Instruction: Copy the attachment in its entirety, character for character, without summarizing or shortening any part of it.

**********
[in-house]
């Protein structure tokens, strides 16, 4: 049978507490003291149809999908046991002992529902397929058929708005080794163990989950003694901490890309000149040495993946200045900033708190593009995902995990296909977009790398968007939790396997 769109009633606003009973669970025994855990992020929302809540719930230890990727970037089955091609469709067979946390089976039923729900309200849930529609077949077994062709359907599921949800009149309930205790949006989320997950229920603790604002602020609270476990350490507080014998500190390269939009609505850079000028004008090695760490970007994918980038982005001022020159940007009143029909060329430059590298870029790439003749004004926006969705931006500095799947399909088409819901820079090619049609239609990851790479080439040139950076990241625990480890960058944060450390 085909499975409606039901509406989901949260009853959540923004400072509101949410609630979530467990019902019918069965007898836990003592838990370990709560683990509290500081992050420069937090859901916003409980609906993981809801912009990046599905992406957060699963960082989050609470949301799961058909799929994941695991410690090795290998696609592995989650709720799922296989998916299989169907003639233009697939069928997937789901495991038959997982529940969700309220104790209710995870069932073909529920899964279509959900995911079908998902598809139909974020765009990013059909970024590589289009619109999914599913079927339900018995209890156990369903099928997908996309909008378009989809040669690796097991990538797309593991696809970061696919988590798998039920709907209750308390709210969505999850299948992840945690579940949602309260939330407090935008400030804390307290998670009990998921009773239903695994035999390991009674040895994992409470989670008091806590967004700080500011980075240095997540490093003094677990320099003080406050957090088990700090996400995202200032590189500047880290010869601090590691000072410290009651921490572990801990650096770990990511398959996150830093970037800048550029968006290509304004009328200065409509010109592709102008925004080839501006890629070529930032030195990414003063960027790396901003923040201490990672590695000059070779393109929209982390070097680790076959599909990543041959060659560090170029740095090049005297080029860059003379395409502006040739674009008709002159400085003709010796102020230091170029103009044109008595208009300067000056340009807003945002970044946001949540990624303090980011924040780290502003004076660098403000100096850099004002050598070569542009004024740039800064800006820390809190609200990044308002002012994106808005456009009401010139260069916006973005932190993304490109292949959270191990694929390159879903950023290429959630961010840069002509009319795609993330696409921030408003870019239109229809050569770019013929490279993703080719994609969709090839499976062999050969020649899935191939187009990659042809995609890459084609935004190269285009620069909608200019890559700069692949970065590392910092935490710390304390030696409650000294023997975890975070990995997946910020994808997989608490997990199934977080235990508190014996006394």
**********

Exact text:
[in-house]
């Protein structure tokens, strides 16, 4: 049978507490003291149809999908046991002992529902397929058929708005080794163990989950003694901490890309000149040495993946200045900033708190593009995902995990296909977009790398968007939790396997 769109009633606003009973669970025994855990992020929302809540719930230890990727970037089955091609469709067979946390089976039923729900309200849930529609077949077994062709359907599921949800009149309930205790949006989320997950229920603790604002602020609270476990350490507080014998500190390269939009609505850079000028004008090695760490970007994918980038982005001022020159940007009143029909060329430059590298870029790439003749004004926006969705931006500095799947399909088409819901820079090619049609239609990851790479080439040139950076990241625990480890960058944060450390 085909499975409606039901509406989901949260009853959540923004400072509101949410609630979530467990019902019918069965007898836990003592838990370990709560683990509290500081992050420069937090859901916003409980609906993981809801912009990046599905992406957060699963960082989050609470949301799961058909799929994941695991410690090795290998696609592995989650709720799922296989998916299989169907003639233009697939069928997937789901495991038959997982529940969700309220104790209710995870069932073909529920899964279509959900995911079908998902598809139909974020765009990013059909970024590589289009619109999914599913079927339900018995209890156990369903099928997908996309909008378009989809040669690796097991990538797309593991696809970061696919988590798998039920709907209750308390709210969505999850299948992840945690579940949602309260939330407090935008400030804390307290998670009990998921009773239903695994035999390991009674040895994992409470989670008091806590967004700080500011980075240095997540490093003094677990320099003080406050957090088990700090996400995202200032590189500047880290010869601090590691000072410290009651921490572990801990650096770990990511398959996150830093970037800048550029968006290509304004009328200065409509010109592709102008925004080839501006890629070529930032030195990414003063960027790396901003923040201490990672590695000059070779393109929209982390070097680790076959599909990543041959060659560090170029740095090049005297080029860059003379395409502006040739674009008709002159400085003709010796102020230091170029103009044109008595208009300067000056340009807003945002970044946001949540990624303090980011924040780290502003004076660098403000100096850099004002050598070569542009004024740039800064800006820390809190609200990044308002002012994106808005456009009401010139260069916006973005932190993304490109292949959270191990694929390159879903950023290429959630961010840069002509009319795609993330696409921030408003870019239109229809050569770019013929490279993703080719994609969709090839499976062999050969020649899935191939187009990659042809995609890459084609935004190269285009620069909608200019890559700069692949970065590392910092935490710390304390030696409650000294023997975890975070990995997946910020994808997989608490997990199934977080235990508190014996006394």